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The Rational Clinical Examination |

Does This Adult Patient Have Acute Meningitis?

John Attia, MD, PhD; Rose Hatala, MD, MSc; Deborah J. Cook, MD, MSc; Jeffrey G. Wong, MD
JAMA. 1999;282(2):175-181. doi:10.1001/jama.282.2.175.
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Context Early clinical recognition of meningitis is imperative to allow clinicians to efficiently complete further tests and initiate appropriate therapy.

Objective To review the accuracy and precision of the clinical examination in the diagnosis of adult meningitis.

Data Sources A comprehensive review of English- and French-language literature was conducted by searching MEDLINE for 1966 to July 1997, using a structured search strategy. Additional references were identified by reviewing reference lists of pertinent articles.

Study Selection The search yielded 139 potentially relevant studies, which were reviewed by the first author. Studies were included if they described the clinical examination in the diagnosis of objectively confirmed bacterial or viral meningitis. Studies were excluded if they enrolled predominantly children or immunocompromised adults or focused only on metastatic meningitis or meningitis of a single microbial origin. A total of 10 studies met the criteria and were included in the analysis.

Data Extraction Validity of the studies was assessed by a critical appraisal of several components of the study design. These components included an assessment of the reference standard used to diagnose meningitis (lumbar puncture or autopsy), the completeness of patient ascertainment, and whether the clinical examination was described in sufficient detail to be reproducible.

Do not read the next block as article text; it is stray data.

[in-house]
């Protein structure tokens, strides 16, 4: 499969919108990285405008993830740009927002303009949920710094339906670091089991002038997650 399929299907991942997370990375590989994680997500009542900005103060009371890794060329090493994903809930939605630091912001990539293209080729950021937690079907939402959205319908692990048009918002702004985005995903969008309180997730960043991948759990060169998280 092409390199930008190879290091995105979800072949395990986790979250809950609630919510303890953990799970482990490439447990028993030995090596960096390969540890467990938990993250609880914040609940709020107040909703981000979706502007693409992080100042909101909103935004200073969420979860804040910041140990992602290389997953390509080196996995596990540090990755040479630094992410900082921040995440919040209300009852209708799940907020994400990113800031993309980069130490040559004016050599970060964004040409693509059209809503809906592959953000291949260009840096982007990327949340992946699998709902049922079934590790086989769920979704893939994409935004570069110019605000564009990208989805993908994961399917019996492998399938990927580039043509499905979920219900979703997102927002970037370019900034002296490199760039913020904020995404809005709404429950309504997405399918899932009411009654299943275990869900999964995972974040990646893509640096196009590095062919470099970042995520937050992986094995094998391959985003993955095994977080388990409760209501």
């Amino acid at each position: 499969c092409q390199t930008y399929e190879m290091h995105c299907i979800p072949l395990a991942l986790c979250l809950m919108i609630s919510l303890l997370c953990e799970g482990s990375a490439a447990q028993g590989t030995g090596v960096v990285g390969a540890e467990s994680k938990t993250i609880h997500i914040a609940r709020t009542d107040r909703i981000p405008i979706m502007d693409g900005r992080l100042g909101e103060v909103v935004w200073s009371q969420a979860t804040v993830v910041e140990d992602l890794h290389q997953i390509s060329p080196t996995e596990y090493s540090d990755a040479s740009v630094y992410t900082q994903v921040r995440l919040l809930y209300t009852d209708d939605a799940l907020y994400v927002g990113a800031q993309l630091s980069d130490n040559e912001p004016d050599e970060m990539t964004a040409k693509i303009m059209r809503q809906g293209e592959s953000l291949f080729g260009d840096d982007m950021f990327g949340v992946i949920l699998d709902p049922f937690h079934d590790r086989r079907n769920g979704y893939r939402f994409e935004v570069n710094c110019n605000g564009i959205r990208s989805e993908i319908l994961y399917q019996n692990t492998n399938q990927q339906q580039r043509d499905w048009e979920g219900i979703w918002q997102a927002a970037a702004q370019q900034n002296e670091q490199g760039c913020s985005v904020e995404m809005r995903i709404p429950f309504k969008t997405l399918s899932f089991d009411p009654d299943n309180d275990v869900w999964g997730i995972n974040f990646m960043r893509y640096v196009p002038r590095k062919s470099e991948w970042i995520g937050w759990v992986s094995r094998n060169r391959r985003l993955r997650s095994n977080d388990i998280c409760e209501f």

Data Synthesis Individual items of the clinical history have low accuracy for the diagnosis of meningitis in adults (pooled sensitivity for headache, 50% [95% confidence interval {CI}, 32%-68%]; for nausea/vomiting, 30% [95% CI, 22%-38%]). On physical examination, the absence of fever, neck stiffness, and altered mental status effectively eliminates meningitis (sensitivity, 99%-100% for the presence of 1 of these findings). Of the classic signs of meningeal irritation, only 1 study has assessed Kernig sign; no studies subsequent to the original report have evaluated Brudzinski sign. Among patients with fever and headache, jolt accentuation of headache is a useful adjunctive maneuver, with a sensitivity of 100%, specificity of 54%, positive likelihood ratio of 2.2, and negative likelihood ratio of 0 for the diagnosis of meningitis.

Conclusions Among adults with a clinical presentation that is low risk for meningitis, the clinical examination aids in excluding the diagnosis. However, given the seriousness of this infection, clinicians frequently need to proceed directly to lumbar puncture in high-risk patients. Many of the signs and symptoms of meningitis have been inadequately studied, and further prospective research is needed.

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meningitis

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The American Medical Association is accredited by the Accreditation Council for Continuing Medical Education to provide continuing medical education for physicians. The AMA designates this journal-based CME activity for a maximum of 1 AMA PRA Category 1 CreditTM per course. Physicians should claim only the credit commensurate with the extent of their participation in the activity. Physicians who complete the CME course and score at least 80% correct on the quiz are eligible for AMA PRA Category 1 CreditTM.
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The Rational Clinical Examination
Make the Diagnosis: Meningitis, Adult

The Rational Clinical Examination
Original Article: Does This Adult Patient Have Acute Meningitis?

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